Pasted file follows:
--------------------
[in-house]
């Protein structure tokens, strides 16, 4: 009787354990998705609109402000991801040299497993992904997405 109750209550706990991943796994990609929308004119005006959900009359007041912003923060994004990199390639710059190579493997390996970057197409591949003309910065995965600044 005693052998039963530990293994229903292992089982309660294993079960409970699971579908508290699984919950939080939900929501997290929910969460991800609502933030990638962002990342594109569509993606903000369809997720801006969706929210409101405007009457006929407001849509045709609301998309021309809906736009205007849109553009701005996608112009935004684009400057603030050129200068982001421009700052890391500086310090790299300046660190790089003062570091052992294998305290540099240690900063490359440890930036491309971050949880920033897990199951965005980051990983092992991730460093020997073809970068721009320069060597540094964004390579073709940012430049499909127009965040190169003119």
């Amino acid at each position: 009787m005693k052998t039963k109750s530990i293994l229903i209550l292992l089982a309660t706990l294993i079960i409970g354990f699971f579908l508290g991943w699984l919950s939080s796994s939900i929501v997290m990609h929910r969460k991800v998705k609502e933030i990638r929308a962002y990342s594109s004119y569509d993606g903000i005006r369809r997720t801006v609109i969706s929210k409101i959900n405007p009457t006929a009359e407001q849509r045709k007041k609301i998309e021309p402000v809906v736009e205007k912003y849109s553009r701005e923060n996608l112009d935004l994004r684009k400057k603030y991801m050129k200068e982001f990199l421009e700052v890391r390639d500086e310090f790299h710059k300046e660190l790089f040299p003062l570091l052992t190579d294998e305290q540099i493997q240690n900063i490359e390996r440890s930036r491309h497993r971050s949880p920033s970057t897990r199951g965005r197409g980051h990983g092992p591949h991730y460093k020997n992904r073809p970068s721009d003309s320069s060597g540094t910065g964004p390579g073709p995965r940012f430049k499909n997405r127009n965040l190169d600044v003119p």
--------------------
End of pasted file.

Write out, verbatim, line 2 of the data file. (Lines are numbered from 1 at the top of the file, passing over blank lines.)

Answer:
């Protein structure tokens, strides 16, 4: 009787354990998705609109402000991801040299497993992904997405 109750209550706990991943796994990609929308004119005006959900009359007041912003923060994004990199390639710059190579493997390996970057197409591949003309910065995965600044 005693052998039963530990293994229903292992089982309660294993079960409970699971579908508290699984919950939080939900929501997290929910969460991800609502933030990638962002990342594109569509993606903000369809997720801006969706929210409101405007009457006929407001849509045709609301998309021309809906736009205007849109553009701005996608112009935004684009400057603030050129200068982001421009700052890391500086310090790299300046660190790089003062570091052992294998305290540099240690900063490359440890930036491309971050949880920033897990199951965005980051990983092992991730460093020997073809970068721009320069060597540094964004390579073709940012430049499909127009965040190169003119």